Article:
Victor Davis Hanson sees how pessimists can claim victory even when better news happens.
If the Eeyores are proven right, then, they are seen as not only prescient but sanctified — the voices in the wilderness who spoke the inconvenient truths that saved lives.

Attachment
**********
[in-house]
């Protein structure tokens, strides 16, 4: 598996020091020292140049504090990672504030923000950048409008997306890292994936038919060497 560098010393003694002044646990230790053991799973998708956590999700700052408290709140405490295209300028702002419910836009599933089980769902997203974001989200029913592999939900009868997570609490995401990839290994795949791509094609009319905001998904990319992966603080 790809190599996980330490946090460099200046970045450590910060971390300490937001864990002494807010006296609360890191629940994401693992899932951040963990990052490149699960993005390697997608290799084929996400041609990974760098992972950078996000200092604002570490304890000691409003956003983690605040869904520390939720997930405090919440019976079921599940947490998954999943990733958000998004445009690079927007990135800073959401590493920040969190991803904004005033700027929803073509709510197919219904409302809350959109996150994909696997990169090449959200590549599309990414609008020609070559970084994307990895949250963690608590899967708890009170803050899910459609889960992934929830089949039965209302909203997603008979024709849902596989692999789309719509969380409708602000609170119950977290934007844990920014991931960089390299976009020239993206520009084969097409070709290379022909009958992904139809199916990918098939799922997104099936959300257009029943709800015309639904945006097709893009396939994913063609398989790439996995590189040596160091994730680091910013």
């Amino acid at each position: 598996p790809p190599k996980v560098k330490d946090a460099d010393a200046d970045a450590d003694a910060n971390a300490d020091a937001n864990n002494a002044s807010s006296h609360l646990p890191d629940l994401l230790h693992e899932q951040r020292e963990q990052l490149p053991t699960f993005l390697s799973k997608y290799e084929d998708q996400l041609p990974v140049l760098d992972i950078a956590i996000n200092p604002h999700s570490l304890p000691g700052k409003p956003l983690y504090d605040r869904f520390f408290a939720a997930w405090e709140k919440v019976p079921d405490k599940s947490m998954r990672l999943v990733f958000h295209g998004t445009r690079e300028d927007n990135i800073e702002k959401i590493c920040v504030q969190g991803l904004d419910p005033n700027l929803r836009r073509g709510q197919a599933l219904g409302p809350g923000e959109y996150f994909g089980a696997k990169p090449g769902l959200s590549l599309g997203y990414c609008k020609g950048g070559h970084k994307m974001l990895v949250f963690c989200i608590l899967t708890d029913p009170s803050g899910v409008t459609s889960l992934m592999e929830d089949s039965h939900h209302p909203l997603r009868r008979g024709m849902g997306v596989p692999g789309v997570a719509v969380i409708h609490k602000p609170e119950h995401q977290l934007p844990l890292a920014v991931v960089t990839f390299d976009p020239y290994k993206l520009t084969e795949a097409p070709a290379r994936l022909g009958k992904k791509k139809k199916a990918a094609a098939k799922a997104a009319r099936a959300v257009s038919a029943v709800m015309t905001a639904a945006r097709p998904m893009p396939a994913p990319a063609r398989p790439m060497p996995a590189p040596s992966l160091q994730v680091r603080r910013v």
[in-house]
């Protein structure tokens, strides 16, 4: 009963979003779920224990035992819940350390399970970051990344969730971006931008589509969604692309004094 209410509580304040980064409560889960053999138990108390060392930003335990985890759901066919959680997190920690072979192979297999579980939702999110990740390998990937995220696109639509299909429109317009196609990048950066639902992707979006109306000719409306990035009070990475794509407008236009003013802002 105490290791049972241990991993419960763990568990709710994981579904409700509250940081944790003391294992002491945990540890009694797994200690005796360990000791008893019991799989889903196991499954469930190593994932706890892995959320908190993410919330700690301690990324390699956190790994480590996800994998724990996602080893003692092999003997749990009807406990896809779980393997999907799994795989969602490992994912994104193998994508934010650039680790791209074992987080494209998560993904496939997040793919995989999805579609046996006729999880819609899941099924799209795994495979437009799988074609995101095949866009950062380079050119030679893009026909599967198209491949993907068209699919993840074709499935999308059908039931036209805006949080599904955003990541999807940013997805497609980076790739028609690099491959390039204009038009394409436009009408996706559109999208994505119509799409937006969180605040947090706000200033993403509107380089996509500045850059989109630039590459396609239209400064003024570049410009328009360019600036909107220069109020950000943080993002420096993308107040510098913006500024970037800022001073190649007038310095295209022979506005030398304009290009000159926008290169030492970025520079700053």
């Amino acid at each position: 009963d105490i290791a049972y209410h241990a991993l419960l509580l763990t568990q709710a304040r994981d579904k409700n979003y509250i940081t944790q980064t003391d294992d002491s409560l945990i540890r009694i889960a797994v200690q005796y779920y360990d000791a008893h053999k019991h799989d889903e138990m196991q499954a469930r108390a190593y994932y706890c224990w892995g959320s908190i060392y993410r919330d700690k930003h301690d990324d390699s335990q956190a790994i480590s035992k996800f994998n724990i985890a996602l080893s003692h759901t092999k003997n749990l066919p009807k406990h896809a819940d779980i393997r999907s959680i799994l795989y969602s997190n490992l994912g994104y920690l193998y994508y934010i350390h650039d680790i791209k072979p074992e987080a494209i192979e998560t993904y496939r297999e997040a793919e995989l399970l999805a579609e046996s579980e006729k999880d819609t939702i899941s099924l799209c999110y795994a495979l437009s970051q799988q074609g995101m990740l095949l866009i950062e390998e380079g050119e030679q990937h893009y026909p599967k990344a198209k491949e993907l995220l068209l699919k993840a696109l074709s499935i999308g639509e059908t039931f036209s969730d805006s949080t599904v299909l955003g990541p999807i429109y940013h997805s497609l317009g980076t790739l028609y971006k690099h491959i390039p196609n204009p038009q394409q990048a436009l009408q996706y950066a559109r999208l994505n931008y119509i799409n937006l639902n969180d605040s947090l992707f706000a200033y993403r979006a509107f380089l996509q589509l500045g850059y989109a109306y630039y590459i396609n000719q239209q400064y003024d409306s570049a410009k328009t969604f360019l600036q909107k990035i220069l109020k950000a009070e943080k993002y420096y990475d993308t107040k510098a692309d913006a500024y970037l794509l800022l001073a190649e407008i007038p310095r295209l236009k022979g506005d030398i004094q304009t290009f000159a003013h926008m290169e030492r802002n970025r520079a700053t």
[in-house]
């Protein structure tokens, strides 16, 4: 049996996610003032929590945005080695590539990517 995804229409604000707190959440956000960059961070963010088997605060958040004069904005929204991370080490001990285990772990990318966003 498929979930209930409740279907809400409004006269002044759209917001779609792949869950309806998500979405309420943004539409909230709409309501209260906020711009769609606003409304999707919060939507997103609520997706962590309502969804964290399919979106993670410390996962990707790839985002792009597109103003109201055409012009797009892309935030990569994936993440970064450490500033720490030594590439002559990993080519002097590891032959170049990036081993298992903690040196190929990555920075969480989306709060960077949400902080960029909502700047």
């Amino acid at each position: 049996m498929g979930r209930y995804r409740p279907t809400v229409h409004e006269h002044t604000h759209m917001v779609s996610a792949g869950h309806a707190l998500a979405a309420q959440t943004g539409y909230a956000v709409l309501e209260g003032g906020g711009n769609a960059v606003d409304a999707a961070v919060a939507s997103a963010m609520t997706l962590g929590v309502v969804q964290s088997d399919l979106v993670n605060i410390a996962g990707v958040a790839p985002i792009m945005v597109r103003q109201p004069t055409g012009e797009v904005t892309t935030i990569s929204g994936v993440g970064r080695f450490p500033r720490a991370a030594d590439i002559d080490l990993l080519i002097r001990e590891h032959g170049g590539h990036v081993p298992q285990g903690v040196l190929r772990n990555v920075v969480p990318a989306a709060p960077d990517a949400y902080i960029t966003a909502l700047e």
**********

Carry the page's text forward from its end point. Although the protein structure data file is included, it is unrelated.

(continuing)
The sunnier prognosticators suffer a lose-lose dilemma rather than the pessimist’s win-win chances. If one doubts these original nightmarish Imperial College worst-case predications of 2 million-plus deaths in the United States, and is proven correct, it matters little. The pessimist argues that it was only his bleak forecasts that changed behaviors and that, without such changes, the optimist’s obviously faulty data and poor reasoning would have led policymakers over a cliff.